Eight out of 10 executives surveyed acknowledge that their companies had been compromised by cyber attacks in the past two years, according to a new study by KPMG. Yet less than half of the 403 CIOs, CISOs and CTOs the firm surveyed said that they had invested in information security in the past year.
“We’re still seeing companies taking a passive or reactive approach toward cybersecurity, when in fact cyber should be a top-line business issue thought about and practiced company-wide," says Greg Bell, leader of KPMG's U.S. cyber practice. Bell spoke to CIO.com after publishing his “Consumer Loss Barometer" report in July.
The notion that hacked companies are underinvesting in cybersecurity defies logic until you understand that most CIOs are told to prioritize innovation over risk mitigation. Companies grappling with digital transformations are racing to find their own Pokemon Go. CEOs laser focused on growing the business are loath to slow down to reduce risk. Ultimately, cybersecurity fails to become the imperative that it should be.
Lack of oversight courts risk
Underinvestment in cybersecurity means less spending on talent and safeguards to protect companies from emerging threats, including business email compromises and ransomware, in which hackers hijack corporate networks and demand money to relinquish control. In a June survey, security firm Malwarebytes found that 41 percent of U.S. businesses had encountered between one to five ransomware attacks in the previous 12 months. Such attacks threaten to have devastating impact on company brands and, ultimately, bottom lines.
Bell points to a lack of oversight or governance over how CIOs are allocating their budgets. CIOs tasked with investing in technology to grow the business are focused on hiring new digital talent and implementing new solutions to drive innovation and grow the business. But most cybersecurity teams can’t keep up with the pace of technological and business process change. Security teams prefer unchanging infrastructures, which enable them to better set a baseline risk and detect anomalies.
“The need to move fast is critical so companies need to be more agile and embrace some of these newer and more disruptive technologies and look to add more value-added services to their product and service mix,” Bell says. “The problem is that most cybersecurity teams can’t align their value against that. It's a challenge that most of our clients have struggled with over the last several years.”
Bell says that cybersecurity has traditionally been aligned with IT infrastructure but he suggests companies link it to innovation. Ideally, CIOs, chief digital officers and their CISO partners will work to layer in protection as new solutions are baked rather than bolted on after the minimum viable product is launched. He says KPMG tried this model with a few clients and achieved solid results.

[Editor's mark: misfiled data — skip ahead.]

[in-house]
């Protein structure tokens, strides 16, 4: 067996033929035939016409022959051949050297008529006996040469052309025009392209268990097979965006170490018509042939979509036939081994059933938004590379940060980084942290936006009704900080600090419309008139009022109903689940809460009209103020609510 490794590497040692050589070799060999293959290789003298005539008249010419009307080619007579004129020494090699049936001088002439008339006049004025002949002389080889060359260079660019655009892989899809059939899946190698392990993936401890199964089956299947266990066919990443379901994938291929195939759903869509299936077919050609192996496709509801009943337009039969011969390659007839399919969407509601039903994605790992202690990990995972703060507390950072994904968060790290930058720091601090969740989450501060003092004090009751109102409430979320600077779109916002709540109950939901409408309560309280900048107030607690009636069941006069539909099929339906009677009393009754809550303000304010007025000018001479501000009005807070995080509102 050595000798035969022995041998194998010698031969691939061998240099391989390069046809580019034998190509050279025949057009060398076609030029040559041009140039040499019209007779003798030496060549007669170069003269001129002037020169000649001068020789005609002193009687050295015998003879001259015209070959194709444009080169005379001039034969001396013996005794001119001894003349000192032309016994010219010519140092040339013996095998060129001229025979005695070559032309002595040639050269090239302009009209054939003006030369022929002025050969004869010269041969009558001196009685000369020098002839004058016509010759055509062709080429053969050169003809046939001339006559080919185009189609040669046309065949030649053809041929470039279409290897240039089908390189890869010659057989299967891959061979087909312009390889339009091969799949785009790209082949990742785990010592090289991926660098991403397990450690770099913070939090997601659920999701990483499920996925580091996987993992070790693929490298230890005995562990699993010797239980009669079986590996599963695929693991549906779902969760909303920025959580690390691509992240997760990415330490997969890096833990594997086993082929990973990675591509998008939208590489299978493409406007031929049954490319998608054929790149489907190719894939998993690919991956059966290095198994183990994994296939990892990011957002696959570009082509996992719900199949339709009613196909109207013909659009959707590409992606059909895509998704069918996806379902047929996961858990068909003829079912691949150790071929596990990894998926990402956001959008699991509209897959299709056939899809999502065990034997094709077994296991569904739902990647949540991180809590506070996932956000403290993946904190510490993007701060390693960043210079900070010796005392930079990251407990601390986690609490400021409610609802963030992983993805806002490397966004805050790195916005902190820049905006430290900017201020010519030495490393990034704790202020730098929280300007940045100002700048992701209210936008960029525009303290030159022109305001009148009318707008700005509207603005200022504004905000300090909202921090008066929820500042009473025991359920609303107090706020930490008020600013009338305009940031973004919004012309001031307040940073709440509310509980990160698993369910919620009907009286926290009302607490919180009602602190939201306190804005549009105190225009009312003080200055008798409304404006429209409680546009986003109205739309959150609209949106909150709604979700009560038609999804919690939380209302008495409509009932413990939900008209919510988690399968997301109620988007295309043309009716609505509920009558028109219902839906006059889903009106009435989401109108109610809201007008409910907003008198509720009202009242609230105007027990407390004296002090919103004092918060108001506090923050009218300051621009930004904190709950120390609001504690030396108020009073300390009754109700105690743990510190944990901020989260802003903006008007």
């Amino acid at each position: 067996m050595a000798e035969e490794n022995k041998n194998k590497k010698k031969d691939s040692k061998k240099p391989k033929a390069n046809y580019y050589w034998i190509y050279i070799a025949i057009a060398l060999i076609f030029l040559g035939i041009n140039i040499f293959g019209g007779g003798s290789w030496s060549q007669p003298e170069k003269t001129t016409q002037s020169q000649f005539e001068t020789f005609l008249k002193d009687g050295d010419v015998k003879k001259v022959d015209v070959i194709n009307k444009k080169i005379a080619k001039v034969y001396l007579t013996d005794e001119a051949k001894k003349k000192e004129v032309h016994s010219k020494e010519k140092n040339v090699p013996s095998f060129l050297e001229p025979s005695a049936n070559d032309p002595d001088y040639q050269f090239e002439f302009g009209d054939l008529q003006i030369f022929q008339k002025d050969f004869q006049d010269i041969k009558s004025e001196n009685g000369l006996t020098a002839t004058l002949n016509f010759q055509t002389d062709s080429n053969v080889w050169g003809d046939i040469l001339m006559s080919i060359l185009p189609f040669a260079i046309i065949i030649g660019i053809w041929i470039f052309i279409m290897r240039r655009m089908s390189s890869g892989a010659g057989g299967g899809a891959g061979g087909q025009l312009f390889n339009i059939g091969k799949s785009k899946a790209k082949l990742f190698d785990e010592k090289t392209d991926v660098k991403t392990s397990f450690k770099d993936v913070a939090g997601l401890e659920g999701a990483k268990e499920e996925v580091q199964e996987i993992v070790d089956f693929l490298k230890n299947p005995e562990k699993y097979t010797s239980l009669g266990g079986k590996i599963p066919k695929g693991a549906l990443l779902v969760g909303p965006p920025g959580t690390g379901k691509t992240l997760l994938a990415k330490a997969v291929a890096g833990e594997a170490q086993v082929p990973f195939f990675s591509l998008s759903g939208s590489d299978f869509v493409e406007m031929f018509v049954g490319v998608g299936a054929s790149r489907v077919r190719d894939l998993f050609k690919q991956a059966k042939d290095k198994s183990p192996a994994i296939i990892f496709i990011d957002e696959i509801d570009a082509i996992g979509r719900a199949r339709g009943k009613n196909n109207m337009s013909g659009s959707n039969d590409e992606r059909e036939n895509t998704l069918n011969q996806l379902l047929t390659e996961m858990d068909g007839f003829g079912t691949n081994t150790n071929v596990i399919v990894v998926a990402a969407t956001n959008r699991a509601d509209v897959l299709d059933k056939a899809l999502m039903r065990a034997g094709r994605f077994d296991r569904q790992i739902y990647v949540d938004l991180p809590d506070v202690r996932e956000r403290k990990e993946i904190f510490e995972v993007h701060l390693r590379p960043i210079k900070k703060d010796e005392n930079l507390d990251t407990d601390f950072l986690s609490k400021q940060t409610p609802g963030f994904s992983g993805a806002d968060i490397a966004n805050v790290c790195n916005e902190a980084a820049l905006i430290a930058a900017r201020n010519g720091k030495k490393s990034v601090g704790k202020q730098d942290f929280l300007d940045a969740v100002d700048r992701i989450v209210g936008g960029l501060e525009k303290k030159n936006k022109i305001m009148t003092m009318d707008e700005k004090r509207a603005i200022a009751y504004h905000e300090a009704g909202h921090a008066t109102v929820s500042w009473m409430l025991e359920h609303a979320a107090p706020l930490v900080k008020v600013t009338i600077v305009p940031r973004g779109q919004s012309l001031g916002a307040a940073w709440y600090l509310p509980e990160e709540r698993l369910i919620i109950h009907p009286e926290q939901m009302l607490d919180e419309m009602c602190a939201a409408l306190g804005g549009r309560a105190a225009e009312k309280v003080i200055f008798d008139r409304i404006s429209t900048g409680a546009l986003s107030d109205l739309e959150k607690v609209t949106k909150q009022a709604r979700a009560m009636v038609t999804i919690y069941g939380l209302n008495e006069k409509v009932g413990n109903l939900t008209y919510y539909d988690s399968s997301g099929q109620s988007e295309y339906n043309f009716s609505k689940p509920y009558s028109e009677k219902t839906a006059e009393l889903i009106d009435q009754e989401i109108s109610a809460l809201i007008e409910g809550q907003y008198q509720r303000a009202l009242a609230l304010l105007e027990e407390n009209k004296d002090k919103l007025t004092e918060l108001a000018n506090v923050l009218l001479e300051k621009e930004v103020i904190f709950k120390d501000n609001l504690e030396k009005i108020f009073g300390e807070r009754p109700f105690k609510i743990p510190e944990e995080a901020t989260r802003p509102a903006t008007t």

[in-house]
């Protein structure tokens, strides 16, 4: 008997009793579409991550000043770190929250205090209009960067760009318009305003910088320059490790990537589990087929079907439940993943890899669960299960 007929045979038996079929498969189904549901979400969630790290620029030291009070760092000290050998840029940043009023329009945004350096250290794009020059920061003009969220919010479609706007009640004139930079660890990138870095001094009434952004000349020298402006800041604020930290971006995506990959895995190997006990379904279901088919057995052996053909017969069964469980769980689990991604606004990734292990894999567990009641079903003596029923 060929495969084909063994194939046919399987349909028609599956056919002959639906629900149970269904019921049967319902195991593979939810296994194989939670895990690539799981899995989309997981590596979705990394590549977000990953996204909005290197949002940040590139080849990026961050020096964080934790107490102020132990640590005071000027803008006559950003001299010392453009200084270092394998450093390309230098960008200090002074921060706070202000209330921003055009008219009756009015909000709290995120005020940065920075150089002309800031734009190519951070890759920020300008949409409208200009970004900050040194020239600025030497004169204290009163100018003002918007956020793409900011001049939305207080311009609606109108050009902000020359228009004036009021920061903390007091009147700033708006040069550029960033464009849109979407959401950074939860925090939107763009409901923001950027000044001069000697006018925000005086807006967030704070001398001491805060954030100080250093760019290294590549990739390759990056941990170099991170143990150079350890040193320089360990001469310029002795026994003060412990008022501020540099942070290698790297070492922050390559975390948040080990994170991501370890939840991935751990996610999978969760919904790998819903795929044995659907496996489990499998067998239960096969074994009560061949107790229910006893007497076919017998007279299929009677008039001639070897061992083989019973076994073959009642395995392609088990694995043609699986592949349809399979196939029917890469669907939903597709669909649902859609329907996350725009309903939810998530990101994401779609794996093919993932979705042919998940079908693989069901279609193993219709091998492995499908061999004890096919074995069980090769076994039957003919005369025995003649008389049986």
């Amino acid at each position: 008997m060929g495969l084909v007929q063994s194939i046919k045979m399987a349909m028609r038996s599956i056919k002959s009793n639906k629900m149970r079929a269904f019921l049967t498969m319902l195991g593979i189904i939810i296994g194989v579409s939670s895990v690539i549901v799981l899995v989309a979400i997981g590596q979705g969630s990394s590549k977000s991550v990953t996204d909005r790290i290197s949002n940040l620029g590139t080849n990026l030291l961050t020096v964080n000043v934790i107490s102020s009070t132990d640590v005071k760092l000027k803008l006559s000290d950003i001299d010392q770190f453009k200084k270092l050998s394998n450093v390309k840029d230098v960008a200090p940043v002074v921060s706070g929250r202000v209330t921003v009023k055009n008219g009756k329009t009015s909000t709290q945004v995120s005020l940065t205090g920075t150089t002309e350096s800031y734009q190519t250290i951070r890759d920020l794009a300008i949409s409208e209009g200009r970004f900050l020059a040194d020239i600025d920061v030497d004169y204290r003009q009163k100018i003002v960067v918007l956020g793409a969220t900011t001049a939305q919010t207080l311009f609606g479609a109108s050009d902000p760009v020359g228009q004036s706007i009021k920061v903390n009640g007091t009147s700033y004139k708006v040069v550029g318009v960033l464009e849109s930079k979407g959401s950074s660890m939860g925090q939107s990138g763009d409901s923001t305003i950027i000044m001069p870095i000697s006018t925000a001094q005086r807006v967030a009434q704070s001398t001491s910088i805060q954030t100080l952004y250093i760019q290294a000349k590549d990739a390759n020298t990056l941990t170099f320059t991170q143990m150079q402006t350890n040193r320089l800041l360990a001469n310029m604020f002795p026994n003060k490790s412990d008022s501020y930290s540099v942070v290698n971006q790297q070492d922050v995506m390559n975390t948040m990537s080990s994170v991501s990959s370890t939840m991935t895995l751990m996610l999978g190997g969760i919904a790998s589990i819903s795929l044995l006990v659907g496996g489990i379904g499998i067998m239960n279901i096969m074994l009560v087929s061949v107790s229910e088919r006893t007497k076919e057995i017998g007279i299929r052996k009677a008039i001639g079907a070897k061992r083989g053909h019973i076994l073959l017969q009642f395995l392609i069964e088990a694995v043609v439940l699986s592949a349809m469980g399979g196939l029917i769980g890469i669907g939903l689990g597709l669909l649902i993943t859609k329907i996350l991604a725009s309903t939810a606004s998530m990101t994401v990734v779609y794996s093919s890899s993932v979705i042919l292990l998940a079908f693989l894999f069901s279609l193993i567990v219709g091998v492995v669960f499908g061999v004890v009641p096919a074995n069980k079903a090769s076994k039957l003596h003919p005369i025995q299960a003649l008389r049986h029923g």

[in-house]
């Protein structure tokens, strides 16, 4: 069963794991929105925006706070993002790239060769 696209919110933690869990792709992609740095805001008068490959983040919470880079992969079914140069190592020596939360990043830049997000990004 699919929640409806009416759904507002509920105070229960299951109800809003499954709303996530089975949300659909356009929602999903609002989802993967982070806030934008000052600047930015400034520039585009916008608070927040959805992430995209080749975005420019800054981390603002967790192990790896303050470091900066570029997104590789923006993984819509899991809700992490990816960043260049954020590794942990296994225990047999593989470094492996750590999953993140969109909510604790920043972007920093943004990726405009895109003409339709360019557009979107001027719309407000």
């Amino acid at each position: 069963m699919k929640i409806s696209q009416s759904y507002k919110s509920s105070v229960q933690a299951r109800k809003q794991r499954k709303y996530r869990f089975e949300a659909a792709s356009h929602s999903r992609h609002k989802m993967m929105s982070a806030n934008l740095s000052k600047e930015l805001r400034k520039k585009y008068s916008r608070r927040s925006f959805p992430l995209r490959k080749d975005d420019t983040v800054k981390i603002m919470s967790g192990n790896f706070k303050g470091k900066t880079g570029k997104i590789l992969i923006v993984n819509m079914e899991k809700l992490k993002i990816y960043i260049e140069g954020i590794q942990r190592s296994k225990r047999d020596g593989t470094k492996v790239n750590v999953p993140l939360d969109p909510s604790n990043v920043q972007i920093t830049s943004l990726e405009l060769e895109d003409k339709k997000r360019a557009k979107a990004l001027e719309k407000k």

Some sectors are more security-focused than others
Bell, who surveyed clients in the automotive, banking, technology and retail sectors, uncovered other interesting tidbits. Turns out that 89 percent of retail cyber executives reported breaches in the past 24 months, followed by automotive at 85 percent, versus 76 percent for banking and technology companies.
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While those differentials were hardly stark, Bell says his research uncovered a "cyber-awareness maturity curve" between sectors such as financial services and tech firms and retail and automobile makers. This is somewhat alarming given retailers' emphasis on mobile and personalized shopping and automotive manufacturers’ focus on building connected cars that increasingly rely on automated driver assistance technologies.
Bell found that banks and technology companies are relatively on their game with regard to bolstering their cyber postures, with 66 percent and 62 percent, respectively, reporting that they had invested in information security. That compares to 45 percent of retailers and 32 percent of automotive manufacturers that claimed to have invested.
Of companies surveyed, 69 percent reported having a cybersecurity leader, such as a CISO, in place. Again, though, a gulf exists between the attention financial services and tech firms pay to cyber versus what their peers in retail and automotive do. For example, 85 percent of both banks and technology companies said they had a CISO or some other position of its ilk compared to 58 percent and 45 percent of retail and automotive companies who fessed up to having a cyber leader.
Matt Comyns, global cybersecurity practice leader for executive recruiter Russell Reynolds Associates, says that some enterprises try to hire average CISOs, or hold off on hiring security leaders entirely because they are in denial about the threat hackers pose toward their organizations. The collective mentality, Comyns says, is one of disbelief that hackers would find their data valuable enough to steal. Comyns says tries to convince them otherwise.
"I still walk in the door of companies searching for a CISO who say: ’Who would come after us, we’re not Target, we’re not Sony?" Comyns says. “I'm not so sure that's the right question."